This analysis exposes the flaw in the reasoning of the riddle as it is usually expressed. By appealing to our common sense in the way we usually see chickens emerging into the world, it smuggles in a conditional truth as a necessary truth and is then able to derive a paradox. It is only when one approaches the question from a rigid evolutionary perspective first that this smuggled-in conditional truth becomes apparent.

Other Problems

In addition to this basic but hidden flaw, there are two other main reasons why the question is inadequate and these are discussed below:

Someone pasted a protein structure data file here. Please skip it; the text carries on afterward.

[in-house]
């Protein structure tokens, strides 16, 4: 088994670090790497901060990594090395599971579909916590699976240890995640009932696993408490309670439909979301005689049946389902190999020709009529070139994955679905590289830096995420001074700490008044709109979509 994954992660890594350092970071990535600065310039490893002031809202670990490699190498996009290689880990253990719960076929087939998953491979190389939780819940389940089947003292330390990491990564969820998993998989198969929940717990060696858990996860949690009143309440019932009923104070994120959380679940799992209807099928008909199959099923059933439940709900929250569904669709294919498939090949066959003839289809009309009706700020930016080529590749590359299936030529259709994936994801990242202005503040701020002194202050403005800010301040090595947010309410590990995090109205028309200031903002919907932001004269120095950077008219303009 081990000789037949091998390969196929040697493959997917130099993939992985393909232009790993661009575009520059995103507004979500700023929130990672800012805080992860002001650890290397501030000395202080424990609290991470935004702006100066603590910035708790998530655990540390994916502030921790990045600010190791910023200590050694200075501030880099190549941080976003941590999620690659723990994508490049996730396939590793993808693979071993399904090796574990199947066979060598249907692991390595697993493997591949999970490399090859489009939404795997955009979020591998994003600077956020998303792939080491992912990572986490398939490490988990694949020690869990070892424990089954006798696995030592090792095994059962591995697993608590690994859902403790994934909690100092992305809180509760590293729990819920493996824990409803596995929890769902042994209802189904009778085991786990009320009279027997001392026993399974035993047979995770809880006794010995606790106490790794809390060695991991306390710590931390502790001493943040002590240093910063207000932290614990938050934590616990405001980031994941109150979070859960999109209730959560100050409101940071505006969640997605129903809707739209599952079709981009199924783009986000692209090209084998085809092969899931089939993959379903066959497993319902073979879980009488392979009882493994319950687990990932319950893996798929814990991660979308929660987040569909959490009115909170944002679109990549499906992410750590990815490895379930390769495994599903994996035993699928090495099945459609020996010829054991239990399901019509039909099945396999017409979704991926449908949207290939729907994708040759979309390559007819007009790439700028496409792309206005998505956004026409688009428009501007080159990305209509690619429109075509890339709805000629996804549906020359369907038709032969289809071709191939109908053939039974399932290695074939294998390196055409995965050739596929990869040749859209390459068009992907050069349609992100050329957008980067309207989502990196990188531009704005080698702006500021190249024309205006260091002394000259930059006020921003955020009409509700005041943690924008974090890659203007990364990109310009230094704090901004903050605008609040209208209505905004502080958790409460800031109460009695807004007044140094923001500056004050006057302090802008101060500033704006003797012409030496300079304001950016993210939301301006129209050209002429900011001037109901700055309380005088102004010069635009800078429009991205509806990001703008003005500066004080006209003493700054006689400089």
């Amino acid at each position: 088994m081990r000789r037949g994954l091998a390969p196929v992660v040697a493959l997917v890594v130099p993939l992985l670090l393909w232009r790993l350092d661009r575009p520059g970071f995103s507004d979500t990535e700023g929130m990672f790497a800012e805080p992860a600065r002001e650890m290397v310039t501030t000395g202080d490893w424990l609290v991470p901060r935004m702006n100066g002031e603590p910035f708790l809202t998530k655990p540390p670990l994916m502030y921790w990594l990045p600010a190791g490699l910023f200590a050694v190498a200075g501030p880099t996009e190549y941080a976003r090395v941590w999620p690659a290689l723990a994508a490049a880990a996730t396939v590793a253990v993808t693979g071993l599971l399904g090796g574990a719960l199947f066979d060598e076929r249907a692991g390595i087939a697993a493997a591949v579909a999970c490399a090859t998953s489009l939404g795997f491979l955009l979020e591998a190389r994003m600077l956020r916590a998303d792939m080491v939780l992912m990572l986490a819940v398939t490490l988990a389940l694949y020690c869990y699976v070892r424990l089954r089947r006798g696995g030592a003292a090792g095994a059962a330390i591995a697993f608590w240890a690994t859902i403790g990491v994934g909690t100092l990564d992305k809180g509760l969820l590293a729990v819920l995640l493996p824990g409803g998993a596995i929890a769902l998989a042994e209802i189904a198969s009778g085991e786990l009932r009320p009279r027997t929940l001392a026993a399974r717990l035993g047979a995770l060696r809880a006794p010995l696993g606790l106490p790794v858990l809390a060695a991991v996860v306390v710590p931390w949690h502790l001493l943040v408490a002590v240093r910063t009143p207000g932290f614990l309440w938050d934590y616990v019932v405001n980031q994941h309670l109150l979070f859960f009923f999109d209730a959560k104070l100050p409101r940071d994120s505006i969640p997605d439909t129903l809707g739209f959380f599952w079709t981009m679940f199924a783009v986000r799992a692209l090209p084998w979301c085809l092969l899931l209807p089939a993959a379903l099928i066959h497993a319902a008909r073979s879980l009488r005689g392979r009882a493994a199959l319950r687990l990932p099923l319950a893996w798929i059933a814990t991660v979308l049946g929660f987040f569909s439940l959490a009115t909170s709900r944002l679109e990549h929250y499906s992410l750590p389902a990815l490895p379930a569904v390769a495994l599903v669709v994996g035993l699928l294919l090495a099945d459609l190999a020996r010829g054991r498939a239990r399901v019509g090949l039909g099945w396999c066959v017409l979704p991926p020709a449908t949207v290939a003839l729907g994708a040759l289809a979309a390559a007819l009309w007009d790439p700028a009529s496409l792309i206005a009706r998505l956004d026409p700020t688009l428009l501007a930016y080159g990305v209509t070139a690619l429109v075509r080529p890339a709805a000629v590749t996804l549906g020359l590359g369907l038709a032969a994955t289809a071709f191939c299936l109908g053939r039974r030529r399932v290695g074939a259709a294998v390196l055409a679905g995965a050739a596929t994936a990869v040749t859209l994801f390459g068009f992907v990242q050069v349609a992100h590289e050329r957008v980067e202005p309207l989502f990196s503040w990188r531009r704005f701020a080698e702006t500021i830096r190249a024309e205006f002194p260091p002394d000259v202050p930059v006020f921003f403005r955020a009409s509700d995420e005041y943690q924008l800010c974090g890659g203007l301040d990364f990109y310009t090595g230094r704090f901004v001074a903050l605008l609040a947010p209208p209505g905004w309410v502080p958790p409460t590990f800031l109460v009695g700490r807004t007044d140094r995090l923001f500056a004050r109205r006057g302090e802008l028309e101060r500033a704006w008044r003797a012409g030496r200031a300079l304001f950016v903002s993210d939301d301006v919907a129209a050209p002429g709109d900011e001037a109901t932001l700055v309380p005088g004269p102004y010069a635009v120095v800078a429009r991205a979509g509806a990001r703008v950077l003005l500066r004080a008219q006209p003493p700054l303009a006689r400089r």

1. The question deliberately takes a snapshot of a continuous, ongoing process and forms a question based on this which fails to account for the bigger picture. In attempting to answer the question, one must go beyond what is given (the chicken and the egg) and draw on what evolution tells us took place earlier. When one does this, the asker feels slightly cheated because the paradox has been dissolved by freeing oneself from the confines of the artificial ‘snapshot’ question and appealing to the larger evolutionary picture. This feeling of being cheated is actually illusory and it is an illusion brought on by the rigidity the question itself creates.